Well, technically, more like Sunday morning’s leftovers, but better late than never, here are a few points to take away from Manchester United’s win at Swansea City, and the highlights from the 4-0 victory.
Patience is a virtue
Unfortunately for Manchester United supporters the recent past has been littered with false dawns, and so, when it appears a game may not be going their way, supporters get uneasy and anxious. Social media is not kind to those who get caught up in the pattern of the game and forget that football matches are ninety minutes long; some become drawn into making unnecessary knee-jerk reactions based on short periods of play. This is a disease of the modern football fan, it’s not an issue the exclusive ownership of Manchester United supporters.
So it seems like folly to look back on a 4-0 win which was launched into life by a goal on the stroke of half-time and suggest that some United fans were getting a little bit restless by their team’s inability to score a goal but perhaps they could be forgiven considering they’ve seen that story forty or fifty times in recent years.
Arsenal and Liverpool fans are used to consoling themselves with the idea of a ‘moral’ victory; so that even in defeat, if there is a positive statistic to come out of it or a dodgy refereeing decision that went against their team, they are almost comforted by a buffer which prevents them from experiencing the true pain of defeat, because they can pretend amongst themselves that they were the better team and they have suffered an injustice. For Manchester United supporters there is no such filter; even after winning this one 4-0, BBC’s Match of the Day’s first point of analysis was to criticise Daley Blind for not offering width in a situation where Swansea’s defence was narrow (a point which failed to notice the fact that Blind has never been a marauding left-back, and, if he had found himself in a wide position, then Swansea’s defence wouldn’t have been so narrow!). They have to take the criticism in victory and damning criticism in defeat.
With the game approaching half-time and United failing to penetrate in the same way they did last week, some were concerned. After all, how many times did they draw 1-1 last season? Here’s a hard truth. United won’t win every game 4-0; they will lose some games this season, and they will more than likely pick up a few 1-1’s along the way. What is a matter for observation though is whether or not the flaws in the United team which made such results an inevitability last season have been addressed and you would have to say that on the evidence of the first two games, it seems so.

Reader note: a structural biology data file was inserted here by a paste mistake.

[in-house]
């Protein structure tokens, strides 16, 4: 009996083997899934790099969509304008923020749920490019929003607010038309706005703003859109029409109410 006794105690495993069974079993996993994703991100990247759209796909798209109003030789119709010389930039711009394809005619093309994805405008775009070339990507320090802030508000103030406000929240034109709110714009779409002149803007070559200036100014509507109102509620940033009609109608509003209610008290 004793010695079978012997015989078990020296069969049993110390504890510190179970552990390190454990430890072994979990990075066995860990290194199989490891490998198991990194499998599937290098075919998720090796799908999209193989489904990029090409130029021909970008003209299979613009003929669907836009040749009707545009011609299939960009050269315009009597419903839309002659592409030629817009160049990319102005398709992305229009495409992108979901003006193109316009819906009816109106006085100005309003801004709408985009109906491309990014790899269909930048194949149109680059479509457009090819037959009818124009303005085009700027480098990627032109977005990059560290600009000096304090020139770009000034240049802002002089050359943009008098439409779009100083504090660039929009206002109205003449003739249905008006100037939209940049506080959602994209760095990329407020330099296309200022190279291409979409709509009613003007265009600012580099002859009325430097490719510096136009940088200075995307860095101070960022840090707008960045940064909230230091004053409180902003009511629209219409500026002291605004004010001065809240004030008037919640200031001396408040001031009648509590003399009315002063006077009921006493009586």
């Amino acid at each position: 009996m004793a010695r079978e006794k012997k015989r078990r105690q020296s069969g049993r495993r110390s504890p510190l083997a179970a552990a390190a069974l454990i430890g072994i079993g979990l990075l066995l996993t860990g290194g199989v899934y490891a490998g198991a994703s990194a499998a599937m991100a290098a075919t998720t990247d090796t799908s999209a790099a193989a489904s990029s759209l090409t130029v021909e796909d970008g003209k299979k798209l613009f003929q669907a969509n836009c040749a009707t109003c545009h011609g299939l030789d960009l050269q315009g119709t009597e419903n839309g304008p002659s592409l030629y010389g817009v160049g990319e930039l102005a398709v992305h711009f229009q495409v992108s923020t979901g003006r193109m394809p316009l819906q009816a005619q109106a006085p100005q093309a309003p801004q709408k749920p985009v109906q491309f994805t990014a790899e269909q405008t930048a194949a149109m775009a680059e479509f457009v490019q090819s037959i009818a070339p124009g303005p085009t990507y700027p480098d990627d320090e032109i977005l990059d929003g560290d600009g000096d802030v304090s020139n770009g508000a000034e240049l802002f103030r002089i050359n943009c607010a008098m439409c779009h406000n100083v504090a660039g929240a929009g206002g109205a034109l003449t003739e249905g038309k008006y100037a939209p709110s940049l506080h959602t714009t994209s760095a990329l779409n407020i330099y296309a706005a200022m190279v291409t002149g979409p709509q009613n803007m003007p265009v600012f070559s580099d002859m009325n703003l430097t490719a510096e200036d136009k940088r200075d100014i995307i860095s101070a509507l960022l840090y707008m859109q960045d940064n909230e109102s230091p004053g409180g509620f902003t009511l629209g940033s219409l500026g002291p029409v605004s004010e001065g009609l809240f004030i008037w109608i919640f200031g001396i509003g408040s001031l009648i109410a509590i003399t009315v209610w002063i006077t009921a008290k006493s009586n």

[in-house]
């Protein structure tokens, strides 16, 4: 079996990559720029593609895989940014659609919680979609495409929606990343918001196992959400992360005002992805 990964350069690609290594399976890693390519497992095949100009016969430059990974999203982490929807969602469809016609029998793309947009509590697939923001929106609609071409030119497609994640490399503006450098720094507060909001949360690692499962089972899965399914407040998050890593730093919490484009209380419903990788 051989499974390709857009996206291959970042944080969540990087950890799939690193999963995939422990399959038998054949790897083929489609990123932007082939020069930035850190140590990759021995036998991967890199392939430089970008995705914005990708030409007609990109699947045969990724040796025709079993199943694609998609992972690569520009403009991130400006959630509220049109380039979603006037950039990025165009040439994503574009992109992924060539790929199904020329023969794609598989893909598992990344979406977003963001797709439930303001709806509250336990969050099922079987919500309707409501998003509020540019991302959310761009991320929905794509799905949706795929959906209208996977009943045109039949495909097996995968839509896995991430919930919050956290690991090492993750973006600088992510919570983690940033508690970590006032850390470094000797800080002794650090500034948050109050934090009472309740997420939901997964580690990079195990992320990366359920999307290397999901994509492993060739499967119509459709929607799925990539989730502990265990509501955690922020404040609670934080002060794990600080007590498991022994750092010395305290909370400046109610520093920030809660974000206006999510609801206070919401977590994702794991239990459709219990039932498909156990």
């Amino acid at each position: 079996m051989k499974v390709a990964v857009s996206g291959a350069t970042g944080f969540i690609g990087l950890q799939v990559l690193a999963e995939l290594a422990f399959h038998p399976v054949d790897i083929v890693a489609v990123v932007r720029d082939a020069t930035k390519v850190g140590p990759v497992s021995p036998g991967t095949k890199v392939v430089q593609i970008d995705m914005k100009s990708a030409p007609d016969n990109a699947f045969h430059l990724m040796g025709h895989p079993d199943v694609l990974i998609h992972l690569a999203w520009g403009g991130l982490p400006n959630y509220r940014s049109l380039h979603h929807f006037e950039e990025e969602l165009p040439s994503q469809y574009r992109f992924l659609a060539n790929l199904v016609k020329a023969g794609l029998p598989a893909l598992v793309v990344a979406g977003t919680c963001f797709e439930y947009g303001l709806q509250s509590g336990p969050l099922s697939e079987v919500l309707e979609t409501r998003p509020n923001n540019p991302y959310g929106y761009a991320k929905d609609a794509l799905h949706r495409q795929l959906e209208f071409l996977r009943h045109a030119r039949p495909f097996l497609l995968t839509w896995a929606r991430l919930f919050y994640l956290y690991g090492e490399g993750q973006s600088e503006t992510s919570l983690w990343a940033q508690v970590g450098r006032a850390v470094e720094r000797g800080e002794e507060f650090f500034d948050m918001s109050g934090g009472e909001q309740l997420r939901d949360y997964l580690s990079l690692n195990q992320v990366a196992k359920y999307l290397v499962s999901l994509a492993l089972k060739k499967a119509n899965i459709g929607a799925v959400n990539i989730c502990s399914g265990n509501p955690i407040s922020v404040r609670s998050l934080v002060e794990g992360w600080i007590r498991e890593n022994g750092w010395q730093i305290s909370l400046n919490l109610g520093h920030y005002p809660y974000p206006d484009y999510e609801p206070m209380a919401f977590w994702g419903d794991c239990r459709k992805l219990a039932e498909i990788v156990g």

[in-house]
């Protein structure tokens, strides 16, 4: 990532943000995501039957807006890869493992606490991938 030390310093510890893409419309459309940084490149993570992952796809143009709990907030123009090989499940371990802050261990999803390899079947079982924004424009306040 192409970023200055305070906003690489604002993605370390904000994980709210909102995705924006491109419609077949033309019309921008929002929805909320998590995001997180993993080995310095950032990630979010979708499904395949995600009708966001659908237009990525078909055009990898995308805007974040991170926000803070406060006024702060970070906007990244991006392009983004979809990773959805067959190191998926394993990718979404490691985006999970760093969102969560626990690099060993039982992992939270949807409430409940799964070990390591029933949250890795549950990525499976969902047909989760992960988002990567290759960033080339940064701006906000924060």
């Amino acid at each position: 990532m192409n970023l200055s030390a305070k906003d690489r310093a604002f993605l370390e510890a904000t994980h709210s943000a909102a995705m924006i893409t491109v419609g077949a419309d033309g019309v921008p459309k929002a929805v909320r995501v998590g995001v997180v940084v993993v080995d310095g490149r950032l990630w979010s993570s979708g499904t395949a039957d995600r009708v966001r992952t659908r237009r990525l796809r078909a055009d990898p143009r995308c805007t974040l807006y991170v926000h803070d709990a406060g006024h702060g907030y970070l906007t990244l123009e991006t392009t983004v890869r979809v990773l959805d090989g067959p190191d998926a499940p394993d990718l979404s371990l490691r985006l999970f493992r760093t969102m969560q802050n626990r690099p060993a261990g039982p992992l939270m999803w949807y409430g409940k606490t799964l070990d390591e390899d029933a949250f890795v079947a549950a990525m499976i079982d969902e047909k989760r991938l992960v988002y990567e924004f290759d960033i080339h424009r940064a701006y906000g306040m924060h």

Jose Mourinho might have picked Ander Herrera from the start and gone for a 3 man midfield and no-one would have batted an eyelid. He might have brought Herrera or Fellaini on earlier when the score was 1-0, but he didn’t, waiting instead to see if his side might get a second. That lack of midfield buffer ended up making the game feel more open but United were always in control and it was ironically after the changes, when Swansea were forced to take more of a chance, that Mourinho’s team punished them with the sort of devastating clinical finishing that was not present last season. Patience was a virtue; this was the blueprint for the perfect away performance.
He’s the best, around
Paul Pogba was involved in first half controversy but anyone seriously thinking he should have been sent off has a not-so-well-concealed hatred of all things United; you send him off for those two challenges, then every game will finish with both teams at least down to ten. And to boil the urine of those people even further, Pogba’s influence was then all over this football match. It was his cross which won the corner on half-time, his header which should have gone in but was eventually converted by Bailly. And it was his physical driving force which stretched Swansea repeatedly. His goal was class. Paul Pogba is the best midfielder in the Premier League and is beginning to flourish.
Henrikh Mkhitaryan’s two assist salvo went under the radar last week; he was at it again yesterday, setting up two of the goals late on. The tricky Armenian is proving to be a vital cog in the machine – his debut season showed glimpses of his better form in Europe, and so far this season he is showing the benefit of having spent a year in England. The winger spoke about the unity of the squad afterwards and there is definitely a sense of that prevalent in the team’s performances.
Jones the defender
Eric Bailly scored his first goal for the club but it was Phil Jones, who, as last week, was arguably the better performer on the day. On the UIF podcast this week Dave Murphy reasoned that no matter the good Jones is capable of, a disaster or injury is never too far away. The optimistic voice may suggest that with his career on the line, perhaps Jones’ concentration levels have been refined to reflect the sort of form we saw from Chris Smalling temporarily after that Manchester City red card a few years back. If the worst that we get is that Jones’ next disaster, if inevitable it is, comes after a period of time that has allowed Victor Lindelof to become accustomed to life in England, then it feels as if it’s a risk worth taking. Then again, it depends on the cost of the risk.